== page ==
That includes French fries, potato chips and hash browns.
It may be the heated vegetable fats that are to blame. Dr. Bruce Holub of the University of Guelph often assigned students to collect frying fat from fast-food restaurants to feed to rats that promptly died.
The study says there’s nothing wrong with potatoes. It’s the frying that increases health risks.
The United States potato industry countered that the study is misleading because it involved only people with osteoarthritis.
"Fried potatoes consumption is increasing worldwide," warned Dr. Nicola Veronese, lead author of the study and a scientist at the National Research Council in Padova, Italy.
Veronese and his colleagues have been tracking 4,440 people aged 45 to 79 over a period of eight years to study osteoarthritis.
This research team decided to momentarily set aside the main issue of osteoarthritis and look at participants' consumption of potatoes.
Even though most of us may have assumed that fried potatoes could be unhealthy for us, there is "very limited" scientific data on this issue, Veronese said.
Age or sex of participants did not influence the result, but the data showed men were more likely than women and younger participants were more likely than older participants to enjoy the fried food.
The study is observational, meaning the researchers simply tracked the behavior of a group of people and found an association between one behavior -- eating fried potatoes -- and another factor -- early death.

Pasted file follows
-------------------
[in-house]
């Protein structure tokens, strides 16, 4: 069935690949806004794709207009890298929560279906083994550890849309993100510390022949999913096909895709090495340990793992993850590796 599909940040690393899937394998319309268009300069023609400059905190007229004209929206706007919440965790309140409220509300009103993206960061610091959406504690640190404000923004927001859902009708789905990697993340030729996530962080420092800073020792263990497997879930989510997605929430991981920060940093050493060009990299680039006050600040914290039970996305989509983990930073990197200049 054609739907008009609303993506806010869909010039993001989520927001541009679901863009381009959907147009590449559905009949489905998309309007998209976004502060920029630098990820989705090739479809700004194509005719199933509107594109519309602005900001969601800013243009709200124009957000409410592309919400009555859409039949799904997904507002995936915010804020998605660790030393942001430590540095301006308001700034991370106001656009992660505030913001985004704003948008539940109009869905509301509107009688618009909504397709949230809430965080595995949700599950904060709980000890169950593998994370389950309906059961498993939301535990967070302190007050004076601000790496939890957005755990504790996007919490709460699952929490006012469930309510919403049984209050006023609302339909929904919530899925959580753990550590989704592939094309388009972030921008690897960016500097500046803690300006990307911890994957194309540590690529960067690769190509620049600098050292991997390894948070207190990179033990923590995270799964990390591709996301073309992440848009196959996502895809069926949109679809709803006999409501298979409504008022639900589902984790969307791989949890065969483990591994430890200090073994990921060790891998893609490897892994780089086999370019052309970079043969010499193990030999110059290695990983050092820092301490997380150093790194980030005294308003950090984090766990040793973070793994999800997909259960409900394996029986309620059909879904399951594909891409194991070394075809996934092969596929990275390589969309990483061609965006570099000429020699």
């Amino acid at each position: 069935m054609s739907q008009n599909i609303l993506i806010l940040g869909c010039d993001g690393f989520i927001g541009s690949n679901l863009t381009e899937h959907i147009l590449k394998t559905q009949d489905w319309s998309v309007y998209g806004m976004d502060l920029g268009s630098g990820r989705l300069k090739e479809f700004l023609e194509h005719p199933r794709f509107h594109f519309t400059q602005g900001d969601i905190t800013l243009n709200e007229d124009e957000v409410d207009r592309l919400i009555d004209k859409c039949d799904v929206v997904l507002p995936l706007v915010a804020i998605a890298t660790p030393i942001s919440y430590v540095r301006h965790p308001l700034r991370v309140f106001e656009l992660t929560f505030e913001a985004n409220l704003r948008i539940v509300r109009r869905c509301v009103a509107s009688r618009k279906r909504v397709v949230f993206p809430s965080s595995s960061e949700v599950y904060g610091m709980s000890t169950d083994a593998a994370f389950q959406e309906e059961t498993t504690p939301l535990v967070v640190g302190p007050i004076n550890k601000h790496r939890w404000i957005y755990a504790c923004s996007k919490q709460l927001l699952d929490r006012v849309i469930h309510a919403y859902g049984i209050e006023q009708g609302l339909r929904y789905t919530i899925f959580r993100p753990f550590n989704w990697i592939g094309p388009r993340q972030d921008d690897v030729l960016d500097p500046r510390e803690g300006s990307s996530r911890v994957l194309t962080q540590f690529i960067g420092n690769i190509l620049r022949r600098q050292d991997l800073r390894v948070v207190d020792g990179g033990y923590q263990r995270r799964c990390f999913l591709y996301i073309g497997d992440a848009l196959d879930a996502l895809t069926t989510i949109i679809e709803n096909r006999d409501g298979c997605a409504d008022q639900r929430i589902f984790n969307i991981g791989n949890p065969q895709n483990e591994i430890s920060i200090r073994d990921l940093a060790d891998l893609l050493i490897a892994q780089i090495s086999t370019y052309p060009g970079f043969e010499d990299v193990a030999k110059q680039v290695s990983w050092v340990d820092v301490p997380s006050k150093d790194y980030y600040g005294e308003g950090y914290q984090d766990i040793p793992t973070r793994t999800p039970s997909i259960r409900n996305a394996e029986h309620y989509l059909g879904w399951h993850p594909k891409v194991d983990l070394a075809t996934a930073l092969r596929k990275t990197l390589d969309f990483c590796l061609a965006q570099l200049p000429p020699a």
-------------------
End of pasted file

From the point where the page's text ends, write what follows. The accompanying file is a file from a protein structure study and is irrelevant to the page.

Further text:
Because it is an observational study, Veronese and his co-authors note it cannot be said that eating fried potatoes directly causes an early mortality -- it would require more research to draw such a firm conclusion.
"Even if it is an observational study, we believe that the cooking oil, rich in trans-fat, is an important factor in explaining mortality in those eating more potatoes," said Veronese.
Yet, he also added that "other important factors," including obesity, a sedentary lifestyle and use of high quantities of salt might also play a role in the early death of those eating two or more portions of fried potatoes each week.
National Potato Council chief executive officer John Keeling, noting that the study was for osteoarthritis and not the general populations, said potatoes are a good food.
He said a medium-sized potato is 110 calories, has no fat, no sodium, no cholesterol, and provides nearly a third of the daily vitamin C requirement with more potassium than a banana.
"How the potato is prepared will impact the calorie, fat and sodium content," said Keeling, however the basic nutrients remain "no matter how it is prepared."
Based on the data in the study, Keeling said, "it is very much a stretch to brand fried potatoes, or any other form of potato, as unhealthy."